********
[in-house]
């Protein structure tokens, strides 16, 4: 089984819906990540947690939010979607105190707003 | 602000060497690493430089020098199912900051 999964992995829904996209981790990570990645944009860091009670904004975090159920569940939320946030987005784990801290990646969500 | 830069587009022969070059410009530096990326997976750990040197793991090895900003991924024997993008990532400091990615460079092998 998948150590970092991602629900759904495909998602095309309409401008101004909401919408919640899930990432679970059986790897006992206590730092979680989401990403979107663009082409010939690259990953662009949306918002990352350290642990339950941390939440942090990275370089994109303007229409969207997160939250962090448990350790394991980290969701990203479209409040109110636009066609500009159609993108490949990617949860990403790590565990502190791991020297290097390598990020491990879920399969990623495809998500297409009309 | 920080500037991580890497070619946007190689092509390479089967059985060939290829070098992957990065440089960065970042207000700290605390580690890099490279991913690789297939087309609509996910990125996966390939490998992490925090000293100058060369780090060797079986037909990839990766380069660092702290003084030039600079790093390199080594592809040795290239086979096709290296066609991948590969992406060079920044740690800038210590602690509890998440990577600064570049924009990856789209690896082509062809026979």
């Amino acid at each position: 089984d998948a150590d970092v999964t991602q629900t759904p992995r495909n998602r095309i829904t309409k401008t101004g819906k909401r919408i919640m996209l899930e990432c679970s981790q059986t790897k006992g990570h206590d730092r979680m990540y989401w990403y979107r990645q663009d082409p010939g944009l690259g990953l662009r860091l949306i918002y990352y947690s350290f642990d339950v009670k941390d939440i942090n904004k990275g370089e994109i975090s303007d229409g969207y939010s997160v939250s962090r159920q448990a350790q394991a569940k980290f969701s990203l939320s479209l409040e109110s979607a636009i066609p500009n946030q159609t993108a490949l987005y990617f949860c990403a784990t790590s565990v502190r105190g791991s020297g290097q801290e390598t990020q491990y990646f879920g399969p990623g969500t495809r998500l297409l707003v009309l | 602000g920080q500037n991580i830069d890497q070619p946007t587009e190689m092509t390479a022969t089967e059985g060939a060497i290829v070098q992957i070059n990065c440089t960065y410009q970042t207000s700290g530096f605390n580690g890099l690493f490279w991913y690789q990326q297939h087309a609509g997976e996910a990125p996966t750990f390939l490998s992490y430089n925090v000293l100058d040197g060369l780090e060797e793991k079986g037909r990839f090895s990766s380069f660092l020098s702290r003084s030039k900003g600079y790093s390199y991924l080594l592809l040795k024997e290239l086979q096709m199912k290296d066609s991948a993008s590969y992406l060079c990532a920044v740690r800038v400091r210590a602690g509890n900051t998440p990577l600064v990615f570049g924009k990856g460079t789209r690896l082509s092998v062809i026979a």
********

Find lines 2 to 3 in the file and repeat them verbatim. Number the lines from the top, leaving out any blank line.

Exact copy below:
């Protein structure tokens, strides 16, 4: 089984819906990540947690939010979607105190707003 | 602000060497690493430089020098199912900051 999964992995829904996209981790990570990645944009860091009670904004975090159920569940939320946030987005784990801290990646969500 | 830069587009022969070059410009530096990326997976750990040197793991090895900003991924024997993008990532400091990615460079092998 998948150590970092991602629900759904495909998602095309309409401008101004909401919408919640899930990432679970059986790897006992206590730092979680989401990403979107663009082409010939690259990953662009949306918002990352350290642990339950941390939440942090990275370089994109303007229409969207997160939250962090448990350790394991980290969701990203479209409040109110636009066609500009159609993108490949990617949860990403790590565990502190791991020297290097390598990020491990879920399969990623495809998500297409009309 | 920080500037991580890497070619946007190689092509390479089967059985060939290829070098992957990065440089960065970042207000700290605390580690890099490279991913690789297939087309609509996910990125996966390939490998992490925090000293100058060369780090060797079986037909990839990766380069660092702290003084030039600079790093390199080594592809040795290239086979096709290296066609991948590969992406060079920044740690800038210590602690509890998440990577600064570049924009990856789209690896082509062809026979």
């Amino acid at each position: 089984d998948a150590d970092v999964t991602q629900t759904p992995r495909n998602r095309i829904t309409k401008t101004g819906k909401r919408i919640m996209l899930e990432c679970s981790q059986t790897k006992g990570h206590d730092r979680m990540y989401w990403y979107r990645q663009d082409p010939g944009l690259g990953l662009r860091l949306i918002y990352y947690s350290f642990d339950v009670k941390d939440i942090n904004k990275g370089e994109i975090s303007d229409g969207y939010s997160v939250s962090r159920q448990a350790q394991a569940k980290f969701s990203l939320s479209l409040e109110s979607a636009i066609p500009n946030q159609t993108a490949l987005y990617f949860c990403a784990t790590s565990v502190r105190g791991s020297g290097q801290e390598t990020q491990y990646f879920g399969p990623g969500t495809r998500l297409l707003v009309l | 602000g920080q500037n991580i830069d890497q070619p946007t587009e190689m092509t390479a022969t089967e059985g060939a060497i290829v070098q992957i070059n990065c440089t960065y410009q970042t207000s700290g530096f605390n580690g890099l690493f490279w991913y690789q990326q297939h087309a609509g997976e996910a990125p996966t750990f390939l490998s992490y430089n925090v000293l100058d040197g060369l780090e060797e793991k079986g037909r990839f090895s990766s380069f660092l020098s702290r003084s030039k900003g600079y790093s390199y991924l080594l592809l040795k024997e290239l086979q096709m199912k290296d066609s991948a993008s590969y992406l060079c990532a920044v740690r800038v400091r210590a602690g509890n900051t998440p990577l600064v990615f570049g924009k990856g460079t789209r690896l082509s092998v062809i026979a």